In an interview with YouTuber MKBHD, Apple’s SVP of Software Engineering Craig Federighi shared his thoughts on WWDC on its official last day. The interview starts off talking about the keynote itself. WWDC 2020 was a pre-recorded keynote which is receiving great reviews for its quality and enjoyable nature.
Craig said the production team took the opportunity to show the world Apple Park, a place many won’t get to see in person. Much of the keynote was drone shoots of Apple Park, zooming in and out of rooms, hallways, and more to transition from presenter to presenter. He adds that the work done that went into the production is “admirable” saying that not only was production time-limited, all of the software also had to be ready to be demoed and shown off.
Moving onto iOS, Craig says that convenience and customization are attributes of iOS 14 with the introduction of widgets and the App Library. App Clips Craig says will enable users to do more things at ease “in the moment” emphasizing convenience as its core factor. Addressing the term “jiggle mode,” the mode where apps jiggle to move them around, Craig says that the term is often used internally at meetings and that it came out naturally during the keynote.
When asked about how wide of an adaption he thinks widgets will have with users, Craig says that remains a source of speculation internally. Craig adds that the team focuses on ease and “successive discovery” for users, giving people the freedom to use the features of the system to however degree they feel fit and comfortable with.
A part of that was by default adding Smart Stacks, a rotating stack of widgets that uses Siri intelligence to give you the right information at the right time was the first step in easing users into Widgets. That allows all users to use the new feature without configuring anything. He adds that his children have debated how they will set up their homescreen. One child says they want to maintain the classic iOS homescreen look, others saying they’ll go all out with widgets.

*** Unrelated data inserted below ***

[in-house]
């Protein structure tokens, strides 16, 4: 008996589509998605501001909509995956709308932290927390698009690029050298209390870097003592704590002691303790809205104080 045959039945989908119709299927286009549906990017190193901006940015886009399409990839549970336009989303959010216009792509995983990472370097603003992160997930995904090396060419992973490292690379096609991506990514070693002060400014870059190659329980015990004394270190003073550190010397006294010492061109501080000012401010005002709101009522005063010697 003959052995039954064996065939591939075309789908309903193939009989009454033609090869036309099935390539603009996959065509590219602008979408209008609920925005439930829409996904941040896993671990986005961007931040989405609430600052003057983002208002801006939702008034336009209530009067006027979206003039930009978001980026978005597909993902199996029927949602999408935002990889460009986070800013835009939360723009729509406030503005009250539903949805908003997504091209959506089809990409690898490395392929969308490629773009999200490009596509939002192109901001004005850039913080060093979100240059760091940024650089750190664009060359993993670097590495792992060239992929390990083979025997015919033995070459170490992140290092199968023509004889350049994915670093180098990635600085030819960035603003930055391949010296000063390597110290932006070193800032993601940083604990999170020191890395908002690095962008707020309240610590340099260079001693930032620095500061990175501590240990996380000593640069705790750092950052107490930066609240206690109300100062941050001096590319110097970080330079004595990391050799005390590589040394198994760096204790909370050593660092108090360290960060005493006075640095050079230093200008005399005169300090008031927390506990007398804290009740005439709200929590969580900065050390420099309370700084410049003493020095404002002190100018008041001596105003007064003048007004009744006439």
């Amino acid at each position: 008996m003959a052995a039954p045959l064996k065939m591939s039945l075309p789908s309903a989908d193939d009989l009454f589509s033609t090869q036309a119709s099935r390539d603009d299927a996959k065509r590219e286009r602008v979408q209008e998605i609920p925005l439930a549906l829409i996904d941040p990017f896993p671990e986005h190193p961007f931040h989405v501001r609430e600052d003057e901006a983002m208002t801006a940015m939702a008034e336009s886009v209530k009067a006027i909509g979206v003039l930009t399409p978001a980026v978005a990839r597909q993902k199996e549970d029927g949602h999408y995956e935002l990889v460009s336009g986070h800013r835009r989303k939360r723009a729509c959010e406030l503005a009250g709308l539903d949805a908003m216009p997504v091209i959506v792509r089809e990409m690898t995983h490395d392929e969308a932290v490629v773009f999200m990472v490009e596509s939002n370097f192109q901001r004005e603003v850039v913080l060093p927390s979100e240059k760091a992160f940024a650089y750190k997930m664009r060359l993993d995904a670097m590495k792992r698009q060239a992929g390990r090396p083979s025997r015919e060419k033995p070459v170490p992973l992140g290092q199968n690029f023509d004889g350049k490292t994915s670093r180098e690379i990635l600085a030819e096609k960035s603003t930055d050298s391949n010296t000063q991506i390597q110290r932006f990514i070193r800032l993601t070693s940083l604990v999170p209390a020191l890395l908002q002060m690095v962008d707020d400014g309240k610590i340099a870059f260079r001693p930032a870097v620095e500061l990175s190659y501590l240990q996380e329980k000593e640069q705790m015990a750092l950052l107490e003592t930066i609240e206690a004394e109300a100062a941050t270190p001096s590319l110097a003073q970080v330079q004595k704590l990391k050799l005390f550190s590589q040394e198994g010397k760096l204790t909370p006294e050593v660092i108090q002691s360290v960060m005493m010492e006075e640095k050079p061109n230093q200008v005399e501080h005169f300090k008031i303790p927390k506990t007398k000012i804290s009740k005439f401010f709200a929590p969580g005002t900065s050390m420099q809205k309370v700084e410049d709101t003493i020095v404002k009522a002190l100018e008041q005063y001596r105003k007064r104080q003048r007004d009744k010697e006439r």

A landmark feature of iOS and iPadOS 14 is the ability for users to set a default app for email and browsers. While the change is welcome, MKBHD presses Craig on why it’s limited to those, and not other options such as maps. In response, Craig says that the top two items were browsers and emails when the team was conducting research but says that the idea of maps is heard. He also mentions how normal operating systems sometimes descend into “chaos” when users are given too much freedom.
He says that the team “proceeds cautiously” on these things to ensure that iOS remains a safe experience, without users getting trapped in potentially fraudulently and/or tracking-based apps. In a rather large announcement, Craig says on the podcasts that apps will have to meet certain requirements before users can set it as their default app. He rightful justifies this by saying that Apple doesn’t want a random app claiming its a browser app by simply using a WebKit API.
Staying on the topic of widgets, iPadOS 14 does offer them however only pinned on the side. When prompted with the prospect of giving users the ability to place them freely on the homescreen, Craig says “We’ll see”. He doesn’t shut down the idea completely, hinting that this may be a feature that comes in a future iPadOS 14 beta as calls for it grow stronger. Craig goes on to laud new iPadOS 14 refinements such as the sidebar in stock apps, Scribble with the Apple Pencil, and hand-writing recognition.
While iOS and iPadOS 14 bring a new compact Siri UI when in use, the screen remains unusable almost defeating the purpose. Craig says that internally they tested two different modes, a useable and non-useable style of the UI. He says that what the team found was that if the screen remains unusable, there was an added step to dismiss the results before users can begin interacting with their device again. He says that the team will hear feedback throughout the beta period, but that there is the option for both.
Transitioning into macOS, MKBHD asks the head of Apple’s crack marketing team what his favorite landmarks are that haven’t been macOS names yet. In response, Craig says that future macOS names are the most “highly protected” secret at Apple. Craig made clear that while macOS Big Sur does have a new design, it still feels like a Mac.
Listen to the full podcast here.